By growing layers of zinc oxide and titanium dioxide on a semiconductor surface, researchers from the École polytechnique fédérale de Lausanne (EPFL) have managed to create solar cells that can ultimately extract hydrogen from water under the direct action of sunlight, just like leaves do their natural photosynthesis.
Previous attempts had existed before, but the semiconductors used in the reaction (such as cuprous oxide) have proved to be unstable in the presence of water and sunlight at the same time.
Adriana Paracchino and Elijah Thimsen, helped by Michael Grätzel, the man who invented organic solar cells (and who got a Millennium Technology Prize for that), have this time covered the cuprous oxide with a one-atom-thick film of zinc oxide and titanium dioxide through a method called “atomic layer deposition” (ALD).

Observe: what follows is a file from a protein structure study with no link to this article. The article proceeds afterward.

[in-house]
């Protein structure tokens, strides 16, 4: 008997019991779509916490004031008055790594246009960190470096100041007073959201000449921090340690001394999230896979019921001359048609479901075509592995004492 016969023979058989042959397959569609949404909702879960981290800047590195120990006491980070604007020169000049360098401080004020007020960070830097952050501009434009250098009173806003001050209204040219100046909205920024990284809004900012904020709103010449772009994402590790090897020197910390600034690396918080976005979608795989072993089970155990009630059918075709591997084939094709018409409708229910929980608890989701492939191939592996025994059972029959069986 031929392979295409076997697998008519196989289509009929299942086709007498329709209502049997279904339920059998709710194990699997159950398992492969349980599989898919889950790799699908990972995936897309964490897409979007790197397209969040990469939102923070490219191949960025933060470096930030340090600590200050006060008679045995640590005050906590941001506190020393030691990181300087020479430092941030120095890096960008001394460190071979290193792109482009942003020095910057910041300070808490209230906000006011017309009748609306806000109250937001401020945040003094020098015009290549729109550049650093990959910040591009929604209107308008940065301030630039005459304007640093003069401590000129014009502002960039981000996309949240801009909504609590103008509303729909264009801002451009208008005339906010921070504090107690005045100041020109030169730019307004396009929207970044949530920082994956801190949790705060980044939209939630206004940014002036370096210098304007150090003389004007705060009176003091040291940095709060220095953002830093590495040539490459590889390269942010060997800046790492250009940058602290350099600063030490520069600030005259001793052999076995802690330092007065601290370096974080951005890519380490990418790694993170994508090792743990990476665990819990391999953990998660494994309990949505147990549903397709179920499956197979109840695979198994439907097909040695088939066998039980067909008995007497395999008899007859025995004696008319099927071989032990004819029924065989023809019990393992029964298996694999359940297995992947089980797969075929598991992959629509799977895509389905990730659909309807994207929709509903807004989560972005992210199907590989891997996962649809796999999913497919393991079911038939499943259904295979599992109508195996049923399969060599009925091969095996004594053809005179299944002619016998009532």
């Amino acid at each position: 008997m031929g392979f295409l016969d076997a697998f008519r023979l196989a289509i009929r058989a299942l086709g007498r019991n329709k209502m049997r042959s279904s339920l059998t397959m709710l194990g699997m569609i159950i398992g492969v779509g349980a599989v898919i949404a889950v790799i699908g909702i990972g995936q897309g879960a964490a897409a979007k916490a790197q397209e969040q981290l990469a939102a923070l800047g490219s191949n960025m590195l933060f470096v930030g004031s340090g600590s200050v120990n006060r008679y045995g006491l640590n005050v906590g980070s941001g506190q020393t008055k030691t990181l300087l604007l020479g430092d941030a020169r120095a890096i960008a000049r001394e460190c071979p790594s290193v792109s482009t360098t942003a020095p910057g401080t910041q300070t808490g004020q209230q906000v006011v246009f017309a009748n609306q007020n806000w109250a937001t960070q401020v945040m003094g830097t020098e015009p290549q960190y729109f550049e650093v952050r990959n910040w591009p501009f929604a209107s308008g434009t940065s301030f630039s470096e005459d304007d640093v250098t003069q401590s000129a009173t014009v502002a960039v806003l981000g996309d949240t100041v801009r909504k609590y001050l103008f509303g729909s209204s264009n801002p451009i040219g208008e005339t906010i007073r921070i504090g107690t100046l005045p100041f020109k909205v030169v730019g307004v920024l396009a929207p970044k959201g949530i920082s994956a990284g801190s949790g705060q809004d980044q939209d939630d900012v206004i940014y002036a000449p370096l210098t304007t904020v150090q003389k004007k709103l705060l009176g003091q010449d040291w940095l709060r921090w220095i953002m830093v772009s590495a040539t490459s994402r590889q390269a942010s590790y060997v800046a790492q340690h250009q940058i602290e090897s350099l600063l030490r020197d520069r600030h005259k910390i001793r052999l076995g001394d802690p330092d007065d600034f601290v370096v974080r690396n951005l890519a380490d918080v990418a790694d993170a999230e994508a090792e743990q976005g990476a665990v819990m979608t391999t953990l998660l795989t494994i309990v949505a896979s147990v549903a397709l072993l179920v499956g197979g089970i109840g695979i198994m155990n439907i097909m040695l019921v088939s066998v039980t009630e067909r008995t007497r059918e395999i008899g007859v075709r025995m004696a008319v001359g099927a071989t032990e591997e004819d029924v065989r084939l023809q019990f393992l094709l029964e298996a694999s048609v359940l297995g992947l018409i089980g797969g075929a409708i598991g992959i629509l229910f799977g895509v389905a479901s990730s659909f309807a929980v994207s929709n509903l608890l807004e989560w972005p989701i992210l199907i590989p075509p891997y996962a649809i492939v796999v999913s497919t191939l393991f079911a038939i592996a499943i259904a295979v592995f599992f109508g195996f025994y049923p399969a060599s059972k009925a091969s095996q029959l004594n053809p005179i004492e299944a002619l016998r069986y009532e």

The ALD technique they used can control the deposition so well that the film only has one atom in thickness. Thus, the cuprous oxide preserves all of its hydrogen-producing efficiency and is still protected by the film. Technologies that can scale up the technique to industrial usage are being researched.